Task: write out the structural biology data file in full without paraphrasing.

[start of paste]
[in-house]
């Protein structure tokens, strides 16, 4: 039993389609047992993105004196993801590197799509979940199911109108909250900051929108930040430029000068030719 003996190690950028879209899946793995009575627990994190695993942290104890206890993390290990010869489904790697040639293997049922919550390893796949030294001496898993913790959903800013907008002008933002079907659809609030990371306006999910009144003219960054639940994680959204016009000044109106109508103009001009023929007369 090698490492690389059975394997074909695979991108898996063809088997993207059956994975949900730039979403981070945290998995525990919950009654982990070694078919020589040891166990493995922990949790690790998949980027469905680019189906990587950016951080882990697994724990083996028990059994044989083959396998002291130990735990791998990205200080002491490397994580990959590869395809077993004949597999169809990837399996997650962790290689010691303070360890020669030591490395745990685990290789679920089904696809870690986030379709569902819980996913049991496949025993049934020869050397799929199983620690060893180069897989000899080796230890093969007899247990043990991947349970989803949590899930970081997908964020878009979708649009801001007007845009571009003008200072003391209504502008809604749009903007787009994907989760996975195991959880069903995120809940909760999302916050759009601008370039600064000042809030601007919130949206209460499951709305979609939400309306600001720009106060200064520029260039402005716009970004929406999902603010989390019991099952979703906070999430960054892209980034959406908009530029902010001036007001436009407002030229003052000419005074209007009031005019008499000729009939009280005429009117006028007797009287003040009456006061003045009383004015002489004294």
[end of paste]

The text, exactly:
[in-house]
């Protein structure tokens, strides 16, 4: 039993389609047992993105004196993801590197799509979940199911109108909250900051929108930040430029000068030719 003996190690950028879209899946793995009575627990994190695993942290104890206890993390290990010869489904790697040639293997049922919550390893796949030294001496898993913790959903800013907008002008933002079907659809609030990371306006999910009144003219960054639940994680959204016009000044109106109508103009001009023929007369 090698490492690389059975394997074909695979991108898996063809088997993207059956994975949900730039979403981070945290998995525990919950009654982990070694078919020589040891166990493995922990949790690790998949980027469905680019189906990587950016951080882990697994724990083996028990059994044989083959396998002291130990735990791998990205200080002491490397994580990959590869395809077993004949597999169809990837399996997650962790290689010691303070360890020669030591490395745990685990290789679920089904696809870690986030379709569902819980996913049991496949025993049934020869050397799929199983620690060893180069897989000899080796230890093969007899247990043990991947349970989803949590899930970081997908964020878009979708649009801001007007845009571009003008200072003391209504502008809604749009903007787009994907989760996975195991959880069903995120809940909760999302916050759009601008370039600064000042809030601007919130949206209460499951709305979609939400309306600001720009106060200064520029260039402005716009970004929406999902603010989390019991099952979703906070999430960054892209980034959406908009530029902010001036007001436009407002030229003052000419005074209007009031005019008499000729009939009280005429009117006028007797009287003040009456006061003045009383004015002489004294």